More Dumbing Down

By Jeffrey Page
We’ve been talking for years about the dumbing down of America, and if you had any doubt that it was happening, all you had to do was tune in to the news on All Things Considered this week on National Public Radio.

ATC wasn’t reporting a story about the dismissal of Americans as a bunch of ignorant boobs. Rather, it was participating in it. I don’t go into this with a bias against NPR. I like NPR. But somebody in charge needs to remember what journalism is and also to understand that the American people are not a bunch of jerks.

The All Things Considered story in question was about the rise and fall in the price of housing from 2001 until now, as reported by the Case-Shiller Home Price Index.

There wasn’t much to the story, which was produced for ATC by Planet Money, other than that in the decade ending this year, prices in Dallas had just remained pretty much flat and wound up barely increased from 10 years ago. Prices in Miami did a little better but were down about 50 percent since their spike in mid-2006. And while All Things Considered announced this story as a report on the nation’s “faltering housing market,” Planet Money reported that home prices were increasing.

Actually, All things Considered introduced it as more than that. The anchor called it “a musical twist on the faltering housing market.” A musical twist? Those words about a story on the economy are cause for alarm.

To present this news, Planet Money, which National Public Radio described as “a multimedia team covering the global economy,” converted the yearly numbers to musical notes and then got a baritone studying at Julliard to sing the notes.

I imagine the assumption was (a) this’ll be cute or (b) the listeners are incapable of understanding simple math and somehow would be baffled when informed that home prices in this decade reached their peak by 2007. So Planet Money decided to turn an otherwise important story into a bit of musical-comedy. The baritone sang, and if you happened to have tuned in late and missed the introduction to the story, you might have thought you were hearing a crocodile in heat.

Aside from making the Case-Shiller findings a joke, Planet Money was so busy chortling over its baritone-as-reporting-medium that it never mentioned actual dollar figures. Prices are up in Miami? How much on average? They didn’t say.

Nor did the Planet Money story say why prices rose through 9/11 to a 2007 peak and then began their descent.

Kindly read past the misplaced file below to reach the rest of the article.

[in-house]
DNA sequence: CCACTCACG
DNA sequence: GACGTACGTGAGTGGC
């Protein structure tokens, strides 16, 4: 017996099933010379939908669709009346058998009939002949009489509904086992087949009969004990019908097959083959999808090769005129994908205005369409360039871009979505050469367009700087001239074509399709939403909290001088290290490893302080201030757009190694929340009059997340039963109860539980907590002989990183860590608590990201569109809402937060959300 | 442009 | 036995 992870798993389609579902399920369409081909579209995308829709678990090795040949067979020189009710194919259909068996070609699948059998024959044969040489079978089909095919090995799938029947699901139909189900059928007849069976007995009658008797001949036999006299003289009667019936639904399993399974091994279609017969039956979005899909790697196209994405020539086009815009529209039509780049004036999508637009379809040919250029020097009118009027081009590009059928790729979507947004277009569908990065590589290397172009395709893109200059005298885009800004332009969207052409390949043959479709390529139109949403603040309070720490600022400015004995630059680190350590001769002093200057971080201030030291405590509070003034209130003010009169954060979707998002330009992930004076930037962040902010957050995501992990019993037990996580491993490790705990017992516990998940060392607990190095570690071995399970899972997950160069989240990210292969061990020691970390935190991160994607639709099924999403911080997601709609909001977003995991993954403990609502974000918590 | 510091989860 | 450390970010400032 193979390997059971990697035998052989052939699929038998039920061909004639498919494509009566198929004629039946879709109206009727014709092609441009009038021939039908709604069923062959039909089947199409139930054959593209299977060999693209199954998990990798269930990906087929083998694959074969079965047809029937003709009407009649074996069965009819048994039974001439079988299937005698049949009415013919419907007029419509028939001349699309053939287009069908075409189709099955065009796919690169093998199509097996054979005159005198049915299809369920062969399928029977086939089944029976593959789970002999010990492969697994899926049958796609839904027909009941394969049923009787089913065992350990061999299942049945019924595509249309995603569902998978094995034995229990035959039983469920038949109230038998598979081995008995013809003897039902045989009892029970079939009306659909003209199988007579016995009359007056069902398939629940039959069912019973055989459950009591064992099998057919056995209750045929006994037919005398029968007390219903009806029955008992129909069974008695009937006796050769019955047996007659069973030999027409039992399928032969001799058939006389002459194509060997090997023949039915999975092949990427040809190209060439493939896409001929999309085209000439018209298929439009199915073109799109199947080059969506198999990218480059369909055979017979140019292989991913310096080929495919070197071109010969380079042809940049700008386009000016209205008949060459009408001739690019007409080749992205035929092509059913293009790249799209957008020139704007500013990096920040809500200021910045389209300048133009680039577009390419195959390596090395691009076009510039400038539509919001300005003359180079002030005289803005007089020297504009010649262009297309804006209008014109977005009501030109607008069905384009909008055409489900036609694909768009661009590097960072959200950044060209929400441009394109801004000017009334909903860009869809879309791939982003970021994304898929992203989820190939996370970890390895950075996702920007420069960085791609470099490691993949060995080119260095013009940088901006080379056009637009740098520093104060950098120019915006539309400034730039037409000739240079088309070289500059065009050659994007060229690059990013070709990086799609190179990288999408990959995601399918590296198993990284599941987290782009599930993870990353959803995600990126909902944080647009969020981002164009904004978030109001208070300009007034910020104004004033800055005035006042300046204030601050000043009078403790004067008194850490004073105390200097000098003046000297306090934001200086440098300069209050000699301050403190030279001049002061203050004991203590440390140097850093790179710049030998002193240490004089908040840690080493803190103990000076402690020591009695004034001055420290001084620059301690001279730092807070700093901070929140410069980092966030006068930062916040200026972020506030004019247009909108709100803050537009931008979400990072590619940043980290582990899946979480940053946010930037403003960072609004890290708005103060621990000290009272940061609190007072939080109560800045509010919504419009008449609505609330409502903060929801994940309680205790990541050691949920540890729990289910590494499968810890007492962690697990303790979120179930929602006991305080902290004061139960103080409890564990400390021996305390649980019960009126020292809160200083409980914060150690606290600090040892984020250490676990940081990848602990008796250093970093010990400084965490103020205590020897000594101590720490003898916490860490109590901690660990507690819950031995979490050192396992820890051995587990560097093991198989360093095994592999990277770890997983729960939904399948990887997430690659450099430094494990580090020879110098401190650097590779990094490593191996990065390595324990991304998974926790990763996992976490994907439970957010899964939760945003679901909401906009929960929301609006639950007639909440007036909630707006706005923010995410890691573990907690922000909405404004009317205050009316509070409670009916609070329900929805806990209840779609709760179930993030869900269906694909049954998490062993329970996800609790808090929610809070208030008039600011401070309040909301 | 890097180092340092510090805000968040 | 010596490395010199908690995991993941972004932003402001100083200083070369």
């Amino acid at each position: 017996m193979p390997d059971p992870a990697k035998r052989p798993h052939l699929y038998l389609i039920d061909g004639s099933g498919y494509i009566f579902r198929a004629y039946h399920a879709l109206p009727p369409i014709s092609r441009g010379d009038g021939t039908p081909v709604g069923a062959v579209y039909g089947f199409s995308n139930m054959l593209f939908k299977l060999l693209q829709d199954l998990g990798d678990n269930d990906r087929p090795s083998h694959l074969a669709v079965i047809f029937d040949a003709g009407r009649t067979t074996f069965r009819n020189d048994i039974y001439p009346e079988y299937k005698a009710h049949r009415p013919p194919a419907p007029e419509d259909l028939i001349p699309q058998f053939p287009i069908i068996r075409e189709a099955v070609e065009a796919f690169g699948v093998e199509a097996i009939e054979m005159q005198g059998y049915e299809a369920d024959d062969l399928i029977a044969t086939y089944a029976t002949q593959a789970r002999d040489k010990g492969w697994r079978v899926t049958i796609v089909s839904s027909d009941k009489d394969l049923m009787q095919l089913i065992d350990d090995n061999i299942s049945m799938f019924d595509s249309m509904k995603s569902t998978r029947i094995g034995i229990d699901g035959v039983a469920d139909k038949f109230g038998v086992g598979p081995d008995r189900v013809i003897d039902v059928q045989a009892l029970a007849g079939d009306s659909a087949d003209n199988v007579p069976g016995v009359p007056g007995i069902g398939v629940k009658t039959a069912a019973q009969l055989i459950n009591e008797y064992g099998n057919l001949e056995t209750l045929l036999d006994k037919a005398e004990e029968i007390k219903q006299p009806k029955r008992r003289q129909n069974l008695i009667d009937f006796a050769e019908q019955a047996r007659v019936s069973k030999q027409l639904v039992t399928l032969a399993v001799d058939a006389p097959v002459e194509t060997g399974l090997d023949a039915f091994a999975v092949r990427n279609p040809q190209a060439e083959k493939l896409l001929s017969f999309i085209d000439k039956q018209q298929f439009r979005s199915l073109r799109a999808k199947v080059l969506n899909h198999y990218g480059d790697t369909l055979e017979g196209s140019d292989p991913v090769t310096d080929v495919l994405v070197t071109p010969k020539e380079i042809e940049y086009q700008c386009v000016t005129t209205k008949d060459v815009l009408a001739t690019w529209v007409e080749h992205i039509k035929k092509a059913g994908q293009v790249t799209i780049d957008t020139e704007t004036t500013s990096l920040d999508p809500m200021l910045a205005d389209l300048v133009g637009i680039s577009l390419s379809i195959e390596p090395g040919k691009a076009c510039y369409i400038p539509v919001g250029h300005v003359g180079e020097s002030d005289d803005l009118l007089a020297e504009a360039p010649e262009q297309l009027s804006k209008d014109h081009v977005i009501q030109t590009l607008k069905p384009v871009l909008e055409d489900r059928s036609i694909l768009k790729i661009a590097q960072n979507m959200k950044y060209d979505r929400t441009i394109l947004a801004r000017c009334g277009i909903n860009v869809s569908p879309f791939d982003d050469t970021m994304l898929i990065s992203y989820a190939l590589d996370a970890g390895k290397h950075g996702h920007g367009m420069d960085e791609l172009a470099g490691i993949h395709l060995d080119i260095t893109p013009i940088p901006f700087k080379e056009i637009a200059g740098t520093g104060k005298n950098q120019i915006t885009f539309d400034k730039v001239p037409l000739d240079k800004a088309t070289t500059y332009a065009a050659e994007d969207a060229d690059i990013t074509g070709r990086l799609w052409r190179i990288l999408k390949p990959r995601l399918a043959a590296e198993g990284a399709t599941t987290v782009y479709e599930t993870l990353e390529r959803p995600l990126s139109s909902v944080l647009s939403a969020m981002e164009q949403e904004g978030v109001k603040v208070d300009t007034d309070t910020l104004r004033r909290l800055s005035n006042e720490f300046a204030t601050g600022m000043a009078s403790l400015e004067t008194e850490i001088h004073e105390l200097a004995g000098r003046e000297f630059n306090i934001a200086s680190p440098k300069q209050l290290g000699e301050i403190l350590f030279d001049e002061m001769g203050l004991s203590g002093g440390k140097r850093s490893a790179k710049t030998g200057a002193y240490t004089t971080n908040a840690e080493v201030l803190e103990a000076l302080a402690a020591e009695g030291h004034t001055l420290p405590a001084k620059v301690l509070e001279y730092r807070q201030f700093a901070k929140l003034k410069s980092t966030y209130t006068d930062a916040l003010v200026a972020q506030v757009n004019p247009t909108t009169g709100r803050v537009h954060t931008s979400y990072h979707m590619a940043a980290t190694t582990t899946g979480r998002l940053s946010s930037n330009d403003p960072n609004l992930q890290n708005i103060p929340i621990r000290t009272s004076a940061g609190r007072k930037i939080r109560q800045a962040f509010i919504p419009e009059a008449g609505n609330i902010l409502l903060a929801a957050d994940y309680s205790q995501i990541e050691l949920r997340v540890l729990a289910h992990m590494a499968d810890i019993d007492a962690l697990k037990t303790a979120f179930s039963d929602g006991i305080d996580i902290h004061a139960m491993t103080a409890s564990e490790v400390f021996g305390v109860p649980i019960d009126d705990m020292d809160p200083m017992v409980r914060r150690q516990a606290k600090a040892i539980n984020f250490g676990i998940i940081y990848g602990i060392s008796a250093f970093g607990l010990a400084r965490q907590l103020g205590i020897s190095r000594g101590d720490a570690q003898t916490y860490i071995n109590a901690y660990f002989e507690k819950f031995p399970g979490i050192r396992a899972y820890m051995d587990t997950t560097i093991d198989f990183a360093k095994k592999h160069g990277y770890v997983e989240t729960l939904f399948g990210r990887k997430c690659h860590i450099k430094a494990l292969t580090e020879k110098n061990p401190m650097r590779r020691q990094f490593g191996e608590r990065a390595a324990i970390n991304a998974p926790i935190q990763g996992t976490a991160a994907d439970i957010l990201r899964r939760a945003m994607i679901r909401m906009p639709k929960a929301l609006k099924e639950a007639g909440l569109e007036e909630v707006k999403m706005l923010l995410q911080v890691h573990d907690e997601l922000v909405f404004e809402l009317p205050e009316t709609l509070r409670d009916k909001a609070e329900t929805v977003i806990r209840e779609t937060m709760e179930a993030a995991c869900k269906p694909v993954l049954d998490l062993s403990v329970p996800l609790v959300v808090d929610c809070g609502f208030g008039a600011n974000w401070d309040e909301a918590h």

Nor did Planet Money ask Case-Shiller for its view on the future of the housing market.

Nor did Planet Money explain why it decided to focus on Miami and Dallas. What about New York? What about Phoenix? Seattle? Jackson, Miss.? Oklahoma City? The Planet Money reporters noted that the national figure was for 20 cities, but never revealed which ones.

In other words, there wasn’t much news in this news report. But the Planet Money report raises some important questions. Is this the kind of “journalism” we can anticipate as we proceed through the 21st Century? It was not so long ago when news was taken seriously, as an essential for an educated and concerned public.

What do you think? Am I overreacting?

Jeff can be reached at


2 Responses to “More Dumbing Down”

  1. LeeAgain Says:

    Jeffrey, since you asked, yes. You are overreacting. Somebody at NPR had a zany (although creative) streak and I, for one, welcome the comedic relief amidst the bleak news we all hear most of the time these days. Most newspapers, magazines and news shows offer some sort of light story to offset the down-to-earth nature of news reporting. A bit of candy now and then, provided it doesn’t become a steady diet, helps make the medicine go down.

  2. LeeAgain Says:

    Some additional thoughts to add to my previous comment:

    I’m sure the musical NPR piece you’ve described above left serious listeners wanting more information. And a good journalist – such as yourself – could easily be bothered by the lack of dollar figures and other meaningful data. I can understand how an exacting person might react to something that may have been meant merely as a lark.

Leave a Reply